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Name: Carlos Emmons
Profession: Retired NFL player; Owner of the charity 51 Ways; Current restaurant and insurance company owner
Retired NFL player Carlos Emmons is helping to redefine the stereotypes many black NFL athletes are subjected to on a daily basis.
After being drafted in the seventh round of the 1996 NFL draft by the Pittsburgh Steelers, some might have considered Emmons a long shot for making the roster, but Emmons had different plans. He played for the Steelers until 1999, and began suiting up for the Philadelphia Eagles in 2000, where he went on to be named the defensive MVP in his final year with the team. The New York Giants recognized his abilities and signed Emmons as a free agent in 2004, and he became an instant contributor. The Giants released Emmons on February 12, 2007, and after having a successful career with the NFL, he now makes big plays off the field.
Watching his mother work tirelessly to provide for he and his daughter gave Emmons all the fuel and inspiration he needed to grow into a hardworking, successful man. “I want to be a man that they will always look at with pride,” says Emmons, “a man that will show respect to my family’s name. My mom is definitely a woman of character. She’s a lady that showed tough love and values by letting me know that, with hard work, I can make it.”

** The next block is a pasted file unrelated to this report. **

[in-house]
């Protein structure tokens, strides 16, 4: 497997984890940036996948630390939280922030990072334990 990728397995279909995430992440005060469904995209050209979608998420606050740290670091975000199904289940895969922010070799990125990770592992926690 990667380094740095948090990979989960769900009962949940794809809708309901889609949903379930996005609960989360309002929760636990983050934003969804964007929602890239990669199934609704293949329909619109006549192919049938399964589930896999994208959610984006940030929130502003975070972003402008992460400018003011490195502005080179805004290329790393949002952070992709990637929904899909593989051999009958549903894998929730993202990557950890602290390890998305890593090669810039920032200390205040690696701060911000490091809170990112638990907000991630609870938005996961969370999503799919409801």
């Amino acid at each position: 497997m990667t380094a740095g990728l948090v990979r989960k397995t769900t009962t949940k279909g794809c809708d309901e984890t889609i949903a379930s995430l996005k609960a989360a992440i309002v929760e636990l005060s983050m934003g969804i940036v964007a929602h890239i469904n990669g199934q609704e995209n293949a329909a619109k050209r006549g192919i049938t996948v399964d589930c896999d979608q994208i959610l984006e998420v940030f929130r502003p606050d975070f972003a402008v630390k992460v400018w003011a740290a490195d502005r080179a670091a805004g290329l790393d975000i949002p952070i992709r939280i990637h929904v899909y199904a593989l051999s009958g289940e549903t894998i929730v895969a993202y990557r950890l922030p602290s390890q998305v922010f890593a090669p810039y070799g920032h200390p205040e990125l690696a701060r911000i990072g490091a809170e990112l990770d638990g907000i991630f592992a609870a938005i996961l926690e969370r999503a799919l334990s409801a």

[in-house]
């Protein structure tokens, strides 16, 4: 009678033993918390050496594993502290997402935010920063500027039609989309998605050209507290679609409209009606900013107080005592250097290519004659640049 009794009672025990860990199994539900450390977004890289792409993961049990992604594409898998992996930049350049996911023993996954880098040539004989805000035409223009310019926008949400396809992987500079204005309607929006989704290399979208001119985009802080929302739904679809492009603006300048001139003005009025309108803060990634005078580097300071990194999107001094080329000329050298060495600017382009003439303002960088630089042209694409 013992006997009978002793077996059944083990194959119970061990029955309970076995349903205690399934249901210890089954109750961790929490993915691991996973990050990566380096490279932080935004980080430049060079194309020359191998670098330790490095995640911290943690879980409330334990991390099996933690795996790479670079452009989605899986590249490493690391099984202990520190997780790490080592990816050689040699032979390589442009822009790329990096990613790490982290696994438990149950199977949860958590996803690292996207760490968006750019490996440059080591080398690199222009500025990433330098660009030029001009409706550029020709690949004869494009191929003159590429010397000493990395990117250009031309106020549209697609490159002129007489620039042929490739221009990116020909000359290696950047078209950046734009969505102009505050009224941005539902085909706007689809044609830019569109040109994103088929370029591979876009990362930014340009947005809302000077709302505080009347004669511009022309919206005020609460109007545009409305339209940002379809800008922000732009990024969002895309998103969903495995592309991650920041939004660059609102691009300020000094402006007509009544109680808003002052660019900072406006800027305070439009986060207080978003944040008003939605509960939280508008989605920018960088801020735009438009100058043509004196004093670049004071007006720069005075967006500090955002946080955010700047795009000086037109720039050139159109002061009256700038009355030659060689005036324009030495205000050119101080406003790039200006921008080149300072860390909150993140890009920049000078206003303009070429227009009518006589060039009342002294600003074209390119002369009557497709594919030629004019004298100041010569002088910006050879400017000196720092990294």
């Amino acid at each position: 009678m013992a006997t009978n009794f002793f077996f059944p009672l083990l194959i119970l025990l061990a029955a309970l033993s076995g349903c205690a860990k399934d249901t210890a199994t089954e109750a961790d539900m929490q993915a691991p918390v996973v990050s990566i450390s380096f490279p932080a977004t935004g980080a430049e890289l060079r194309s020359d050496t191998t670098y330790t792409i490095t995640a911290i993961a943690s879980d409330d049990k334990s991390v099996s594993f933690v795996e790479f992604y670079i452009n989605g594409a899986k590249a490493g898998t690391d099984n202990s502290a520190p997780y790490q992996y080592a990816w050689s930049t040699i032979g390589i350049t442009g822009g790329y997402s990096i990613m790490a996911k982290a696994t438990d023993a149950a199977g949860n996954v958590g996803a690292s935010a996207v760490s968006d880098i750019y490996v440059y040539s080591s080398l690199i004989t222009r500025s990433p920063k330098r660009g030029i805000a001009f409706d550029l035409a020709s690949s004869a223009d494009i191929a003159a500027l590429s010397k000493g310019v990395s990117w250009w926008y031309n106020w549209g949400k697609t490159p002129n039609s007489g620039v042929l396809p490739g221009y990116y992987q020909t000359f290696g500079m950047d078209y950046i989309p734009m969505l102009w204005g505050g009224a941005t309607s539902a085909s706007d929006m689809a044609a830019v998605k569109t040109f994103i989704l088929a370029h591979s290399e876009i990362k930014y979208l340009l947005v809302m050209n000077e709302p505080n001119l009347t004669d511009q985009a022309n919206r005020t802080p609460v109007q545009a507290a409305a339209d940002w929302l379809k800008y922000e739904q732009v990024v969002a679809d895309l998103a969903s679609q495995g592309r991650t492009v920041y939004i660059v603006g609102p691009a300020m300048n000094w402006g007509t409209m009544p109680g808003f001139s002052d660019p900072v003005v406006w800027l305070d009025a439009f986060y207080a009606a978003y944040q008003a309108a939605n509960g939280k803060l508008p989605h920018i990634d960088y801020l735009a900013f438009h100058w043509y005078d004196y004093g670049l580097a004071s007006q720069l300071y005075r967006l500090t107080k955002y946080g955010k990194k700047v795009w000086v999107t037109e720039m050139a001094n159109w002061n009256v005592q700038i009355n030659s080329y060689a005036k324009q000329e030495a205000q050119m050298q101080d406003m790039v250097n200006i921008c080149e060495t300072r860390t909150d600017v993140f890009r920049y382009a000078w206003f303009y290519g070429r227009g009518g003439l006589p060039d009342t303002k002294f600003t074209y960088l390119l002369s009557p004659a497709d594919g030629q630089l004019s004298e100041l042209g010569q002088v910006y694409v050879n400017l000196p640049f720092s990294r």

Once Emmons entered the collegiate level, he wasted no time placing his priorities in order as a student-athlete. “I made sure I didn’t waste my scholarship, and I graduated before I was drafted. Graduating was my ‘plan A,’ and making it to the NFL was just my dream.”
Emmons’ dream to play in the NFL came true, and he knew that it was something he could not take for granted. “I always knew I wanted to play professionally, but I didn’t realize my dream could come true, until after my junior year of college,” he says.
Armed with a strong belief in himself coupled with an ability to encourage others, Emmons set the tone for young men on the field and in the working world. “I started to take on more of a leadership role in football, and I realized how much it meant to younger players when I told them how great they could be,” says Emmons. “I guess those small comments that I thought were normal ended up making an extraordinary impact on their lives.”
Taking on this leadership role was more than rhetoric for Emmons. He put his actions behind his words and went back to school to pursue his MBA. “After graduating a year early from Arkansas State University, I said that I would never go back to school,” Emmons tells BE Modern Man. Emmons recently received his MBA, along a few other NFL players, from the University of Miami.
“It’s much easier to stress the importance of an education to my daughter, when she sees me doing it, as well. Professionally, I beat the odds. I was able to play 11 years in the NFL, and after retiring, I was able to be a successful business man.”
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